I’ve been looking forward to this show ever since I watched the first episode at the start of the season, and I certainly wasn’t disappointed – with the exception of some rocky moments (namely episode 4 and a lot of episode 5, which weren’t bad, just… rocky), I was impressed with every episode, and will come away from the series with vivid memories of events throughout. <- That sentence is about as much ‘review’ as I can give you, since I find this series hard to talk about in a straightforward way. This post will be somewhat disorganized, but I hope you’ll bear with it.
For weeks now, the Aniblog Tourney has raged on. It’s been a great ride, rife with truly intense matches, andmanyofmybrethrenhavefallen. However, I still stand, and intend to go the distance. The trouble is, I haven’t had a real match yet – all three of my opponents went down with almost no contest. I was beginning to wonder if I was getting a free ride…
…until now. For the next two matches, I finally have worthy opponents! That’s right, I said the next two matches – it’s not as if I’ll actually lose either match, but I’m excited to finally face a pair of blogs that I actually care about. Let me introduce them!
(Note: I couldn’t decide how to title posts for shows that I finished which aren’t part of “Finish or Fail” series, and I didn’t want to call them “Reviews”, so I’m instituting the “Completed” title for them. Also, there will be spoilers, but they don’t really matter, and will probably sell you on the show anyway, haha.)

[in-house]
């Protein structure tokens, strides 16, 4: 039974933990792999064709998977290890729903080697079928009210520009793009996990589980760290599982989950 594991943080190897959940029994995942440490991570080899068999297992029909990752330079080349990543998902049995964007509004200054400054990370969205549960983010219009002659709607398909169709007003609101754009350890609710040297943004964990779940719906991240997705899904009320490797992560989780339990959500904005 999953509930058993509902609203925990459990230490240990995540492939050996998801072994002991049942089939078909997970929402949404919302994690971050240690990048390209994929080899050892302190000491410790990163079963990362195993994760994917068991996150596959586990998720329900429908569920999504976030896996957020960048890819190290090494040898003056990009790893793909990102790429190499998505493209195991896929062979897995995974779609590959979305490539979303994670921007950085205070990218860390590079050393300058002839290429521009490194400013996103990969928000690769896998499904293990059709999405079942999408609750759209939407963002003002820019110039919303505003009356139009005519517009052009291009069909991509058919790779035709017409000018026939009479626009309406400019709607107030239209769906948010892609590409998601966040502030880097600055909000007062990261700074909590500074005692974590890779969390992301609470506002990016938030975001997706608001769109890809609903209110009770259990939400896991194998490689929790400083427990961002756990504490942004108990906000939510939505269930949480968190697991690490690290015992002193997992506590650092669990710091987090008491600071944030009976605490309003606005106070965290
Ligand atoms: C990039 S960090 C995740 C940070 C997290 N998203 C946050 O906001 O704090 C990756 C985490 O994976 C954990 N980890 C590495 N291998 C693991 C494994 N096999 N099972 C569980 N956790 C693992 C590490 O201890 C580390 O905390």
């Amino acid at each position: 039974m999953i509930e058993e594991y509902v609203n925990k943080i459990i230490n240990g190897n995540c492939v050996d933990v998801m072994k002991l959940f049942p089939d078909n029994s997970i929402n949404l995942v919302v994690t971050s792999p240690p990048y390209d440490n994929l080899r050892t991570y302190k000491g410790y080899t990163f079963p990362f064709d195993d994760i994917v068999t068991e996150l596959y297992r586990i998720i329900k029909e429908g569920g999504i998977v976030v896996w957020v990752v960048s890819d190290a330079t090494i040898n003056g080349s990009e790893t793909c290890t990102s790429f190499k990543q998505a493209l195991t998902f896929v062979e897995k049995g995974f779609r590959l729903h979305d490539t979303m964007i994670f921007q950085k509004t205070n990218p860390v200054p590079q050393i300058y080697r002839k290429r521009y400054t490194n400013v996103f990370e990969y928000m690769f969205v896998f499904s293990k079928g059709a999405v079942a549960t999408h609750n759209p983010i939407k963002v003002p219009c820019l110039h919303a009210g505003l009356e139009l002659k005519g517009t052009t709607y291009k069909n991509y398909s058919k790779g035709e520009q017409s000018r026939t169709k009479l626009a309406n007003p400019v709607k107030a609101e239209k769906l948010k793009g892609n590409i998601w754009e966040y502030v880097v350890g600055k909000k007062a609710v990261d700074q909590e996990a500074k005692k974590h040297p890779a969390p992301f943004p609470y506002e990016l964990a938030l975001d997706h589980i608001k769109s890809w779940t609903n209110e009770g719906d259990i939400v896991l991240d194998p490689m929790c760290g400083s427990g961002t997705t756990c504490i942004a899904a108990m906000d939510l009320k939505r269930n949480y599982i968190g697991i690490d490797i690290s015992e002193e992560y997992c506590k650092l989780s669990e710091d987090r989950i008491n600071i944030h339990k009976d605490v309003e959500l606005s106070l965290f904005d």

B Gata H Kei is rock solid – I have nothing negative to say about it. I was constantly impressed by it’s writing, which created a hilarious and believable romance that, for once, made real progress at a satisfying pace as the series continued. Every episode made me laugh, and the jokes struck me with their cleverness – often the punchline is a bit of music, a very quick cut-away, or a background detail, so that the joke doesn’t feel too obvious nor intrusive, but a bit of fun cleverly spliced into a continuing scene. The running gags stayed funny and didn’t get old, which is way more than I can say about most school anime with running jokes.
It’s been a while since I did one of these. When I started this blog I did them rather seriously, and then I gradually made them sillier until I stopped altogether. This was mostly because I didn’t like most of the season previews I read, but the sensible thing to do would’ve been produce one that I did like so that people who feel the way I do have a preview post. I think that my wide knowledge of anime production and my very optimistic outlook on upcoming shows are something that the blogosphere is sparse on, so rather than whine about it, I should become the change that I want to see. Thus, here’s my summer 2010 season preview.